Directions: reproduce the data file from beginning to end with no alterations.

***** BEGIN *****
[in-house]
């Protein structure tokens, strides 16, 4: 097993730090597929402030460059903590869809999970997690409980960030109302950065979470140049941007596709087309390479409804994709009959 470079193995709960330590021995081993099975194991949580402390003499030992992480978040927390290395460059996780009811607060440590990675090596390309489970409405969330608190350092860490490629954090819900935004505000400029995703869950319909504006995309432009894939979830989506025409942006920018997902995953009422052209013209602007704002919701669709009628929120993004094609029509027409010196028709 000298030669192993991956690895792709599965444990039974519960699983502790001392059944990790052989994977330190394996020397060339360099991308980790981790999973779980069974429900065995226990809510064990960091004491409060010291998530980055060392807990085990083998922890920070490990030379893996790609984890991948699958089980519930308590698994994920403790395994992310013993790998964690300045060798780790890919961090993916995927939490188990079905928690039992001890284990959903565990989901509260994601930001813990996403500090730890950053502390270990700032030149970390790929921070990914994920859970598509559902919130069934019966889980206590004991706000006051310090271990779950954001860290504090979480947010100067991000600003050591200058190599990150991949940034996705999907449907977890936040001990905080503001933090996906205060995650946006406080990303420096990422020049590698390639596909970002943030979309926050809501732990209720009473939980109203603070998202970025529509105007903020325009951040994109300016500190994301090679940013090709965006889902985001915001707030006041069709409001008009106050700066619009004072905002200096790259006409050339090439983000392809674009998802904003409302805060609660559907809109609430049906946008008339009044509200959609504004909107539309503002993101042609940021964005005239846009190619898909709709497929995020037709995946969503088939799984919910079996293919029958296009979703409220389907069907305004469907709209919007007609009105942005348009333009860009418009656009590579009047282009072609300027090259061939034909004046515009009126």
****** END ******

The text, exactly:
[in-house]
């Protein structure tokens, strides 16, 4: 097993730090597929402030460059903590869809999970997690409980960030109302950065979470140049941007596709087309390479409804994709009959 470079193995709960330590021995081993099975194991949580402390003499030992992480978040927390290395460059996780009811607060440590990675090596390309489970409405969330608190350092860490490629954090819900935004505000400029995703869950319909504006995309432009894939979830989506025409942006920018997902995953009422052209013209602007704002919701669709009628929120993004094609029509027409010196028709 000298030669192993991956690895792709599965444990039974519960699983502790001392059944990790052989994977330190394996020397060339360099991308980790981790999973779980069974429900065995226990809510064990960091004491409060010291998530980055060392807990085990083998922890920070490990030379893996790609984890991948699958089980519930308590698994994920403790395994992310013993790998964690300045060798780790890919961090993916995927939490188990079905928690039992001890284990959903565990989901509260994601930001813990996403500090730890950053502390270990700032030149970390790929921070990914994920859970598509559902919130069934019966889980206590004991706000006051310090271990779950954001860290504090979480947010100067991000600003050591200058190599990150991949940034996705999907449907977890936040001990905080503001933090996906205060995650946006406080990303420096990422020049590698390639596909970002943030979309926050809501732990209720009473939980109203603070998202970025529509105007903020325009951040994109300016500190994301090679940013090709965006889902985001915001707030006041069709409001008009106050700066619009004072905002200096790259006409050339090439983000392809674009998802904003409302805060609660559907809109609430049906946008008339009044509200959609504004909107539309503002993101042609940021964005005239846009190619898909709709497929995020037709995946969503088939799984919910079996293919029958296009979703409220389907069907305004469907709209919007007609009105942005348009333009860009418009656009590579009047282009072609300027090259061939034909004046515009009126």